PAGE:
Flying before the storm

Or riding, I should say, on Amtrak.

I’m headed to New York for a quick visit, meeting with composers, singers, and directors; there are just a few more pieces of the puzzle to put into place, and after this weekend, our plans for Festival 2012 should be solidified.

The weather is not cooperating, though . . . I’m scheduled to return to Washington tomorrow afternoon, which should be JUST when Irene is starting to make her presence known in Virginia. Hopefully Amtrak won’t need to shut the trains down until after I’m safe at home. I may have to stay in New York, though (darn!).

Deciding on productions is a complicated calculus, as anyone who has done it will tell you. For UrbanArias, there are quite a few things to take into account: does it fit our length parameters, do we feel it represents the brand of “Opera. Short. New.”, what is the quality of music and libretto, does the piece need any “tweaks” (oh, how composers love to hear that!), how many singers/actors, how many instrumentalists, does it lend itself to a small production in a black box theater, how much do the rights cost, is it something the DC public will be interested in seeing, how many people would we need to house, can we find the right directors who are willing to work with the same design team on different operas (and vice-versa), etc.

Another big question for most companies in planning something is, “are the right singers available for the roles?” Generally, companies don’t program Salome without knowing that they have a Salome and Jochanaan lined up, for example.

UrbanArias, by virtue of being a start-up, can be fairly nimble, but we do need to plan some things well in advance — we could not have engaged Elizabeth Futral for our stunning performances of Ricky Ian Gordon’s Orpheus and Euridice at the last minute. A one-person show needs very careful casting in any case, to ensure that the artist is not only capable of singing and acting the piece beautifully, but has the charisma to carry off an evening all alone onstage.

This year, we have a different challenge: one of the pieces I would really like to do has seven singers (!) and a lead role which is a) long (even if the opera is only 85 minutes long, if you’re singing for 70 of those minutes, you need stamina), b) vocally challenging in terms of range (how high and low the notes go) AND tessitura (where the role sits in the singer’s range for the bulk of the show) c) requires an excellent actor d) needs to read as a specific age and physical type, e) requires an excellent musician. That last is not to be discounted . . . as anyone who saw last year’s offerings can attest! We program pieces that can be very demanding on the brain (think of trying to memorize the difficult rhythms of Glory Denied, AND move and act convincingly). This particular opera relies so heavily on the abilities of one person that I’m unwilling to program it without the right singer in the role. Like Salome. This weekend will hopefully answer that question.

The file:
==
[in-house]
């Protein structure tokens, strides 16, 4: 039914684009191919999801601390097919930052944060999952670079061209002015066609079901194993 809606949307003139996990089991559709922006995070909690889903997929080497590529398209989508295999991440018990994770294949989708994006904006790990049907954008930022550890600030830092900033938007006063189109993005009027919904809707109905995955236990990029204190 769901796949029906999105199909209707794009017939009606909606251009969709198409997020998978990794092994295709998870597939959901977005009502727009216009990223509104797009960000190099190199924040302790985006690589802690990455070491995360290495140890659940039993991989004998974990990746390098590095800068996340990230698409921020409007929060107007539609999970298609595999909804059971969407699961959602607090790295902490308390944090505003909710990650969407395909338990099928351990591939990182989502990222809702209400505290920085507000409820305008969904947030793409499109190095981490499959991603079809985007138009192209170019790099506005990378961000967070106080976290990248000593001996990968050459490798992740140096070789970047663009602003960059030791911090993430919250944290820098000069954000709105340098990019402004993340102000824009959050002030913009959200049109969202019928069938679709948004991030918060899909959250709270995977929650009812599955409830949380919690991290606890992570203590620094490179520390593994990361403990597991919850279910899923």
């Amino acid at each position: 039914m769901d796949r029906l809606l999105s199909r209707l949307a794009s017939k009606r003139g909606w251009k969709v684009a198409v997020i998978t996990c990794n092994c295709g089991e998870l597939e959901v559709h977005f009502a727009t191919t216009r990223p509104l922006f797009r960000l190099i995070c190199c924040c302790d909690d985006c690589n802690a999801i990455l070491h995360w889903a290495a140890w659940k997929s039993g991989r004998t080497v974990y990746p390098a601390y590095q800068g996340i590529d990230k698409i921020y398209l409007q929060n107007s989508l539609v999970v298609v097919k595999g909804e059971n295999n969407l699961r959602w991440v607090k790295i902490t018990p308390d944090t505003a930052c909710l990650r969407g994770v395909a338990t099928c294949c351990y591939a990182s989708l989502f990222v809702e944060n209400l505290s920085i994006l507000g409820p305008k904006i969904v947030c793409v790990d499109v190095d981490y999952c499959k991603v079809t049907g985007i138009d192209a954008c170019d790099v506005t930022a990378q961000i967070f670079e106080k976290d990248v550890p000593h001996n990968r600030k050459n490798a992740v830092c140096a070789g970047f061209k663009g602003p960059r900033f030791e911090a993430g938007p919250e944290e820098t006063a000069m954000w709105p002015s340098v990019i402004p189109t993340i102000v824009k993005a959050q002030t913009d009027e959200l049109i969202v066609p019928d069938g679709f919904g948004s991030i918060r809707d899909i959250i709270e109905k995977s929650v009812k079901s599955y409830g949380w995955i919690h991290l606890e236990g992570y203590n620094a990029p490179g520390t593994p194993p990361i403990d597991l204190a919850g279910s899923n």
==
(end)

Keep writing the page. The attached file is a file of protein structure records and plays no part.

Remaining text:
Supporting roles are terribly important as well – especially when they are of a vocal and/or physical type that is very specific. To give you an example: unlike more conventional opera companies, our audiences are so close to the performers that turning a young singer into an older one via makeup is pretty unconvincing. If our piece calls for performers in a specific age range, we need to adhere to that pretty closely.

We must also be careful in our first years not to bite off more than we can chew. I think our audiences and the press were really impressed by our maiden voyage last April, and we don’t want to disappoint by trying something too ambitious. That said, I clearly didn’t let that stop me last time . . .

So wish me luck as I complete the casting for next season, and try to get home on time tomorrow!

Bob Wood

p.s. We are very excited to be doing a preview performance at the Harman Center in Washingon, DC on September 10. Details on that in my next post, and via our eblast.

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